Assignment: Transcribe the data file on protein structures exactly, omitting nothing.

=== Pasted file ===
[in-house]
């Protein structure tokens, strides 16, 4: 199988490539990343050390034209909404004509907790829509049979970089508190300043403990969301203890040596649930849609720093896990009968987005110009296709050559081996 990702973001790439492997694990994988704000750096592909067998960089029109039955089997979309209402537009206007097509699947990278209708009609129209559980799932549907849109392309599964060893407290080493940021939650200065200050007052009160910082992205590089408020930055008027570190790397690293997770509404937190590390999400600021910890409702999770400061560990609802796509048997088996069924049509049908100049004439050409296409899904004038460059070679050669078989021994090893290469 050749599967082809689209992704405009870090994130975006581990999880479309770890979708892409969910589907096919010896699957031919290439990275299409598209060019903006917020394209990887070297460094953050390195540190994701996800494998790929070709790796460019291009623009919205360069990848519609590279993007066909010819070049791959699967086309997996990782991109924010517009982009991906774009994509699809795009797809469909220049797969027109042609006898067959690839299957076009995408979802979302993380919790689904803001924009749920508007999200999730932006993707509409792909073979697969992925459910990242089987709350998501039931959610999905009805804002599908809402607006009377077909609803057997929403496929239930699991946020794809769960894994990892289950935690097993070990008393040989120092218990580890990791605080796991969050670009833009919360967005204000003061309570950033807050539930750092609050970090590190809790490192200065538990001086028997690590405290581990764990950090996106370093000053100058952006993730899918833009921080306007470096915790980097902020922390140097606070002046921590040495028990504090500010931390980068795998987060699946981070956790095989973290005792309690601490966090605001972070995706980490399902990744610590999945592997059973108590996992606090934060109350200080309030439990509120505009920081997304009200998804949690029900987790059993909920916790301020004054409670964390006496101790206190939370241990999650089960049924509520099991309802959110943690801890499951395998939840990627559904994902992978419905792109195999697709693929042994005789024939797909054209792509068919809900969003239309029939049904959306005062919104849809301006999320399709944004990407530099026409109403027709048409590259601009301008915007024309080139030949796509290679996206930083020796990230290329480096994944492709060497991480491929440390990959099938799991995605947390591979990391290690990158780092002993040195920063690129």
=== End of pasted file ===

[in-house]
């Protein structure tokens, strides 16, 4: 199988490539990343050390034209909404004509907790829509049979970089508190300043403990969301203890040596649930849609720093896990009968987005110009296709050559081996 990702973001790439492997694990994988704000750096592909067998960089029109039955089997979309209402537009206007097509699947990278209708009609129209559980799932549907849109392309599964060893407290080493940021939650200065200050007052009160910082992205590089408020930055008027570190790397690293997770509404937190590390999400600021910890409702999770400061560990609802796509048997088996069924049509049908100049004439050409296409899904004038460059070679050669078989021994090893290469 050749599967082809689209992704405009870090994130975006581990999880479309770890979708892409969910589907096919010896699957031919290439990275299409598209060019903006917020394209990887070297460094953050390195540190994701996800494998790929070709790796460019291009623009919205360069990848519609590279993007066909010819070049791959699967086309997996990782991109924010517009982009991906774009994509699809795009797809469909220049797969027109042609006898067959690839299957076009995408979802979302993380919790689904803001924009749920508007999200999730932006993707509409792909073979697969992925459910990242089987709350998501039931959610999905009805804002599908809402607006009377077909609803057997929403496929239930699991946020794809769960894994990892289950935690097993070990008393040989120092218990580890990791605080796991969050670009833009919360967005204000003061309570950033807050539930750092609050970090590190809790490192200065538990001086028997690590405290581990764990950090996106370093000053100058952006993730899918833009921080306007470096915790980097902020922390140097606070002046921590040495028990504090500010931390980068795998987060699946981070956790095989973290005792309690601490966090605001972070995706980490399902990744610590999945592997059973108590996992606090934060109350200080309030439990509120505009920081997304009200998804949690029900987790059993909920916790301020004054409670964390006496101790206190939370241990999650089960049924509520099991309802959110943690801890499951395998939840990627559904994902992978419905792109195999697709693929042994005789024939797909054209792509068919809900969003239309029939049904959306005062919104849809301006999320399709944004990407530099026409109403027709048409590259601009301008915007024309080139030949796509290679996206930083020796990230290329480096994944492709060497991480491929440390990959099938799991995605947390591979990391290690990158780092002993040195920063690129």